In Copenhagen, Hayden Gray, a veteran station chief, wary of the CIA's obsession with the Middle East, has been steadfastly monitoring the dangers that abound in Europe. Even if his bosses aren't paying attention, he's determined to stay vigilant. And when he hears of this book-and the secret that it holds-he will stop at nothing to keep it from seeing the light of day.

As Isabel and Hayden each tries to outwit the other, the nameless author watches from afar. In this tangled web, no one knows who holds all the cards and the stakes couldn't be higher: an empire could crumble, careers could be ruined, secrets could be unearthed, and innocent people could die.

Chris Pavone has once again written a masterful espionage thriller. The Accident ($26.00) is gripping, sophisticated, and impossible to put down.

Chris Pavone, the author of the New York Times bestselling The Expats, was a book editor for nearly two decades. He lives in New York City with his family.

 

Start: 7:00 pm

A Wolf Song: A Story of Forgiveness through Gratitude ($33.95) is a healing story about a multidimensional, dual-life journey of tragedy, gratitude and forgiveness. Its key characters—Hanna and Margaret; their “spirit” wolves, Nano and Nala; family members; and teacher Trudy Goodenough—meet every ten years under Trudy’s guidance and the wolves’ whims. The story begins at childbirth; the girls meet nearing their tenth birthday and discover their wolf spirits under a jump rope. Each chapter contains a verse which reveals the lessons of each chapter. Ordered to meet every ten years by the wolves, Hanna and Margaret meet at twenty in Wales and in New York City at thirty. Nano and Nala are not necessarily balanced. Their karmic rites spill over into the young women’s lives. One of the wolf spirits wreaks havoc at a public event, and a battle between light and darkness ensues.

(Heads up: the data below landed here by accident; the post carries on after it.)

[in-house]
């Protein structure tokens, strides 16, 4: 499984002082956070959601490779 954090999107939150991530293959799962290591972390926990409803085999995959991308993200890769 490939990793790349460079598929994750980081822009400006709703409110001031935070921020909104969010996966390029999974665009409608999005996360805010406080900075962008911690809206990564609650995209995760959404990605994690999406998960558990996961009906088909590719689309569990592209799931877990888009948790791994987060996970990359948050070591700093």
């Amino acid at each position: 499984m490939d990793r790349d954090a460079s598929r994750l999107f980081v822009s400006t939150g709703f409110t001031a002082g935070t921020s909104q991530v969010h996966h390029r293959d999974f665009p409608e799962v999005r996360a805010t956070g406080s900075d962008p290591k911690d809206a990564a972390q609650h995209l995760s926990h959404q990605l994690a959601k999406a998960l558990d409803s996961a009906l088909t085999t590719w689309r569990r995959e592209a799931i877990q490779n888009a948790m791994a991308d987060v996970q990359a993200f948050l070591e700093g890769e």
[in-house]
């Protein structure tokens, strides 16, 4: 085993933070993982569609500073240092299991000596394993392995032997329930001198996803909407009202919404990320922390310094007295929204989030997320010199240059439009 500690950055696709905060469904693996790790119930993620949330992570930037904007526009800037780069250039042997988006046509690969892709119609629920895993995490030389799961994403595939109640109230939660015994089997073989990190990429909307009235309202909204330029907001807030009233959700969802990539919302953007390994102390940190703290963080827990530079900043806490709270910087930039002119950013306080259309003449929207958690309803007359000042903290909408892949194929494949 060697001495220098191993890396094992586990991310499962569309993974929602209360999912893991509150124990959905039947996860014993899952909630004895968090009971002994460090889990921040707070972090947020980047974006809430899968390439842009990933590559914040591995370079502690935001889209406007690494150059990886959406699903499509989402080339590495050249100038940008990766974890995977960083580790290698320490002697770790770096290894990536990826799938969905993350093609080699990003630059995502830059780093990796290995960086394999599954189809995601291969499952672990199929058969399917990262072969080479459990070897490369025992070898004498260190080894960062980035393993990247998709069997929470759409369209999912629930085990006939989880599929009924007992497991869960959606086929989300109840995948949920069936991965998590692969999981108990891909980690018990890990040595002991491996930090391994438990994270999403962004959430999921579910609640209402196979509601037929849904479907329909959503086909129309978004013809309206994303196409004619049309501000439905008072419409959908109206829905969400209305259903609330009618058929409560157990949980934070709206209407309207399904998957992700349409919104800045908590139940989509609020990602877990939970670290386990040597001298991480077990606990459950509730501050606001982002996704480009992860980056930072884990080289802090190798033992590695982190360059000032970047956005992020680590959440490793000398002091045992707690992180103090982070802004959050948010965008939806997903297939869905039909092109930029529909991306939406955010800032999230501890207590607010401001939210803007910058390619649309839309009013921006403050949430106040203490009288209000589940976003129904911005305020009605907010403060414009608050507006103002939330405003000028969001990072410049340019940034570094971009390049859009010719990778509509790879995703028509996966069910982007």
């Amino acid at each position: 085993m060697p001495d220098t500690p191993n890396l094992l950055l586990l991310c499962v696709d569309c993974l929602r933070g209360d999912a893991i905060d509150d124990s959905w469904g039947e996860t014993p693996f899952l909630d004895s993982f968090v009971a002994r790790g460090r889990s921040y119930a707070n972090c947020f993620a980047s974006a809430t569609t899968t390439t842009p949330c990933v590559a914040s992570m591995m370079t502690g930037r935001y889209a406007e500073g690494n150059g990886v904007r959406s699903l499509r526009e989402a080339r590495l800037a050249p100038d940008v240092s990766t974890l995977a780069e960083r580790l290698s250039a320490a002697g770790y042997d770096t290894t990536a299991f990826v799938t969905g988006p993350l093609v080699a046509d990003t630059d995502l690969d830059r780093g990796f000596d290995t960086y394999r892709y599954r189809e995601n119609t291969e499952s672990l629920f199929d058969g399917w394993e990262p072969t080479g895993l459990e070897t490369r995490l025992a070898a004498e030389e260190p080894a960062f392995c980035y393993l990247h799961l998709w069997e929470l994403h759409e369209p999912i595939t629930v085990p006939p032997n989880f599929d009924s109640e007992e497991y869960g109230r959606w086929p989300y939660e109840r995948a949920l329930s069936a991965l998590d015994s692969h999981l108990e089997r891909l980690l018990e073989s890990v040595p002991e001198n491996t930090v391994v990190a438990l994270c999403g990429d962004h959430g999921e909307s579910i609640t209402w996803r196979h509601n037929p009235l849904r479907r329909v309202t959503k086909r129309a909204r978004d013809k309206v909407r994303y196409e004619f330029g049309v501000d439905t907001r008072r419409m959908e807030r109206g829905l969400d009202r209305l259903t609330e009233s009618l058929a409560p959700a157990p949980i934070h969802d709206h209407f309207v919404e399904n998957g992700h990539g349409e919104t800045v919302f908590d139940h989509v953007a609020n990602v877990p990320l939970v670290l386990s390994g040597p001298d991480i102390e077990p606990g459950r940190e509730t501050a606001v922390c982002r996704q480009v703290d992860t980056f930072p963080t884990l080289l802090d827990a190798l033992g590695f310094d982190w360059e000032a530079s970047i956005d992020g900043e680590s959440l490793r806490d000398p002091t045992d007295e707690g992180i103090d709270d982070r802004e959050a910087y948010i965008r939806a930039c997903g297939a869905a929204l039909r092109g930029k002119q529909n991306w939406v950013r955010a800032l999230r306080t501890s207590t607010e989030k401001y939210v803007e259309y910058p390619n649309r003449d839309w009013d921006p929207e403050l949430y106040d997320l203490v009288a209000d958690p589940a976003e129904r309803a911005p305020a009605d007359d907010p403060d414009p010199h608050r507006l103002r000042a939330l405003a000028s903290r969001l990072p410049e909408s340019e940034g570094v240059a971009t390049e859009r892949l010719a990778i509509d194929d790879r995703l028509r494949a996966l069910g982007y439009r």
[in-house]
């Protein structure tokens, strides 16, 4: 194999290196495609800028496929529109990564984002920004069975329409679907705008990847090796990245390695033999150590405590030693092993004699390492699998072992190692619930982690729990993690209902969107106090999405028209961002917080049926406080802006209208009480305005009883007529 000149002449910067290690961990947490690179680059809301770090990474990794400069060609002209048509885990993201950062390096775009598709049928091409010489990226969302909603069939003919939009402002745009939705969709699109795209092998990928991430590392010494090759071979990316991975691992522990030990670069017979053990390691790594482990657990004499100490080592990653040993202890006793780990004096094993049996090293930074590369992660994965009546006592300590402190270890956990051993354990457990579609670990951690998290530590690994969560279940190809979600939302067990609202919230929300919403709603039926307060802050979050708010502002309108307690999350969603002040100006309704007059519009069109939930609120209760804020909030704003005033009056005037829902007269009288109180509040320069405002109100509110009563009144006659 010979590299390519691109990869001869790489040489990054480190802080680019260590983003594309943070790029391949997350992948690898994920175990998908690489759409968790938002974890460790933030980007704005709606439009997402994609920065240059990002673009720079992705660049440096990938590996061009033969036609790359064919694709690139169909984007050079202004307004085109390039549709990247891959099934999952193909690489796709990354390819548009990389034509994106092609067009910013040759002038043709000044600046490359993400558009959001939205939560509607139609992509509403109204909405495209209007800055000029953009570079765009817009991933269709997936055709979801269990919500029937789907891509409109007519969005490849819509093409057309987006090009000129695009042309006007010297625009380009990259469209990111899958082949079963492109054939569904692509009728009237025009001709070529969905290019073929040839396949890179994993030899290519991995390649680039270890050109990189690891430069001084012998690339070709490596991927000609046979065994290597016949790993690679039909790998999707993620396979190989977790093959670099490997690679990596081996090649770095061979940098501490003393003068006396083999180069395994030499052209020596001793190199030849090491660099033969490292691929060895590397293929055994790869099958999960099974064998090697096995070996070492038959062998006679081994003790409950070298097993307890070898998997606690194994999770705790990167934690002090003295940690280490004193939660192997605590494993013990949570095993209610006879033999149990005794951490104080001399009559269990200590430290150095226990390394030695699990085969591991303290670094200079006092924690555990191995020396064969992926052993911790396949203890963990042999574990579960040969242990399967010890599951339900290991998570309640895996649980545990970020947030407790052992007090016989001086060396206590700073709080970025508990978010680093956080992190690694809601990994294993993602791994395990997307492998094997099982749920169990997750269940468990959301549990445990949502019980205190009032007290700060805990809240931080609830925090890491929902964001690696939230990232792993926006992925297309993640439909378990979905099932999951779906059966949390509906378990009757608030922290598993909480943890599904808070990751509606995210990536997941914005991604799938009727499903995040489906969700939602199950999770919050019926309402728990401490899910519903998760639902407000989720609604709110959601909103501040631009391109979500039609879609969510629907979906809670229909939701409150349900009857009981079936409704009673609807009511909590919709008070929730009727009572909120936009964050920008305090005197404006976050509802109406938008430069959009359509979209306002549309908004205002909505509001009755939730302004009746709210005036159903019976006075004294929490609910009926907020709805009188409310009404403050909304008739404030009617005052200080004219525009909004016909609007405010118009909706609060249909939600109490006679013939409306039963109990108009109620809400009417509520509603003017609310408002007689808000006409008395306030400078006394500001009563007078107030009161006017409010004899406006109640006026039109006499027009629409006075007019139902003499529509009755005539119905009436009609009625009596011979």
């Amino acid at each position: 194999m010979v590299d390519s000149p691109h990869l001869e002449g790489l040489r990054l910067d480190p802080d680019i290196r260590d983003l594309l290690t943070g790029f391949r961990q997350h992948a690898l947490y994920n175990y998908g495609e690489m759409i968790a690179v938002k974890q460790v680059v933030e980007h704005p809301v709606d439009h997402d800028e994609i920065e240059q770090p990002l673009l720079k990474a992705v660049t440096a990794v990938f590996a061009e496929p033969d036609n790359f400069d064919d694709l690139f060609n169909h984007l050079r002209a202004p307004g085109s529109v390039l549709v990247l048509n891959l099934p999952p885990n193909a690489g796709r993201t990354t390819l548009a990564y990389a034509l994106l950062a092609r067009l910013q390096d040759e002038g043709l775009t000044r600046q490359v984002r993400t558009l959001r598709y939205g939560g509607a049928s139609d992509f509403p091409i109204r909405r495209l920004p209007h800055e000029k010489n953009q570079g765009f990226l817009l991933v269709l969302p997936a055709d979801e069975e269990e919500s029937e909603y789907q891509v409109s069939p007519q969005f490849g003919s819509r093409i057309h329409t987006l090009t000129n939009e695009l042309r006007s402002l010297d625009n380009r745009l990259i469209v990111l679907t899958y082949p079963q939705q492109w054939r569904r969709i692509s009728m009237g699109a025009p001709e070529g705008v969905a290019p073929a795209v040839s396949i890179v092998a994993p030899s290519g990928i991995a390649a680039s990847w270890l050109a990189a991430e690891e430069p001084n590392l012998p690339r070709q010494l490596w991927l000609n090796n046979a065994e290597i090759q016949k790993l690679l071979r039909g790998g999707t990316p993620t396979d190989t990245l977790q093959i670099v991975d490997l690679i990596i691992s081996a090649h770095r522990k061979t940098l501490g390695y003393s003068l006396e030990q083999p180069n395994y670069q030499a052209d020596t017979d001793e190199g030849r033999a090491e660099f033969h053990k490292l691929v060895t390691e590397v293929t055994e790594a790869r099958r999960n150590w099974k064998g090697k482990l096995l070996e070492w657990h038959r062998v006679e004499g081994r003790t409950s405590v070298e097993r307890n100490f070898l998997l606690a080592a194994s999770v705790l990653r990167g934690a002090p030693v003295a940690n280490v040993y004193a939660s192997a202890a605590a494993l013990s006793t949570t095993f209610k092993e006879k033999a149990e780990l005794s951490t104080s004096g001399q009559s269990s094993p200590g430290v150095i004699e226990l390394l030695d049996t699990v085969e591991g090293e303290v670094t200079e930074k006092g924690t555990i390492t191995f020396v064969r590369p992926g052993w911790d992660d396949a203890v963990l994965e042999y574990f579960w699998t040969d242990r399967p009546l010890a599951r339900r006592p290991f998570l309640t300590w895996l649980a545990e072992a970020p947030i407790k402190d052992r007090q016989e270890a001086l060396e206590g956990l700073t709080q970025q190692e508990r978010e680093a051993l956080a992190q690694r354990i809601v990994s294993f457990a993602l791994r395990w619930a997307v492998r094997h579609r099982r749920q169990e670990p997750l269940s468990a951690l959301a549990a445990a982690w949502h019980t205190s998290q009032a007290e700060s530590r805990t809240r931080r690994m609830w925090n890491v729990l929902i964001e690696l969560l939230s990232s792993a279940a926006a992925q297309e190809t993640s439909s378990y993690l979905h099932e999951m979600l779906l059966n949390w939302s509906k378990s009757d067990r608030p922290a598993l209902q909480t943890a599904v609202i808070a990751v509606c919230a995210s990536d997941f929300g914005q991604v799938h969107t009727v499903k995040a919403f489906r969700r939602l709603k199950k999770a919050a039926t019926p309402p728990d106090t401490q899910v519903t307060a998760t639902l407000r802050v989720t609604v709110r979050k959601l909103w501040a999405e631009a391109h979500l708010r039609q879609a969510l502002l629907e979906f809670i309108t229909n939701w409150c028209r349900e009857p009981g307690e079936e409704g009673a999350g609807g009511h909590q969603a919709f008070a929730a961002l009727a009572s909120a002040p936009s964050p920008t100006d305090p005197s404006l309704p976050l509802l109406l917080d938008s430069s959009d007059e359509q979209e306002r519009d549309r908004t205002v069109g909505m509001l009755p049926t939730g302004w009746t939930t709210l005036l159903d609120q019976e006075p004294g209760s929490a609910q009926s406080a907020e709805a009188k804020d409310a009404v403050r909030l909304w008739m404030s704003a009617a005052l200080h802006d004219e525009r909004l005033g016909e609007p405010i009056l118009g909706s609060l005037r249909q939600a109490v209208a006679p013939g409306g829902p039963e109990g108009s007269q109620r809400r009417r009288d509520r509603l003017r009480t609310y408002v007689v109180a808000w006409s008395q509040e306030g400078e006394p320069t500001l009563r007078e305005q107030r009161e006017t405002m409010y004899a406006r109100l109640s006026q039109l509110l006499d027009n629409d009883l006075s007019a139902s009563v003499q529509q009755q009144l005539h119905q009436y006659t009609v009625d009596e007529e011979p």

Lisa Osina was born in New York State and immigrated in 1971 with her family to Israel, where they settled on a kibbutz. Professionally, Lisa’s thirty-five-year career in theatre administration, publicity, and accounting has supported her lifestyle and writing. She is an ordained minister and graduate of Lynn Andrews Center for Sacred Art and Training. Her newest work is a reflection of the journeys and lessons she learned and continues to study. She is also the author of Moving, one in a quartet of autobiographical novels published in 2000 as one of the first e-books published by the Internet Book Company.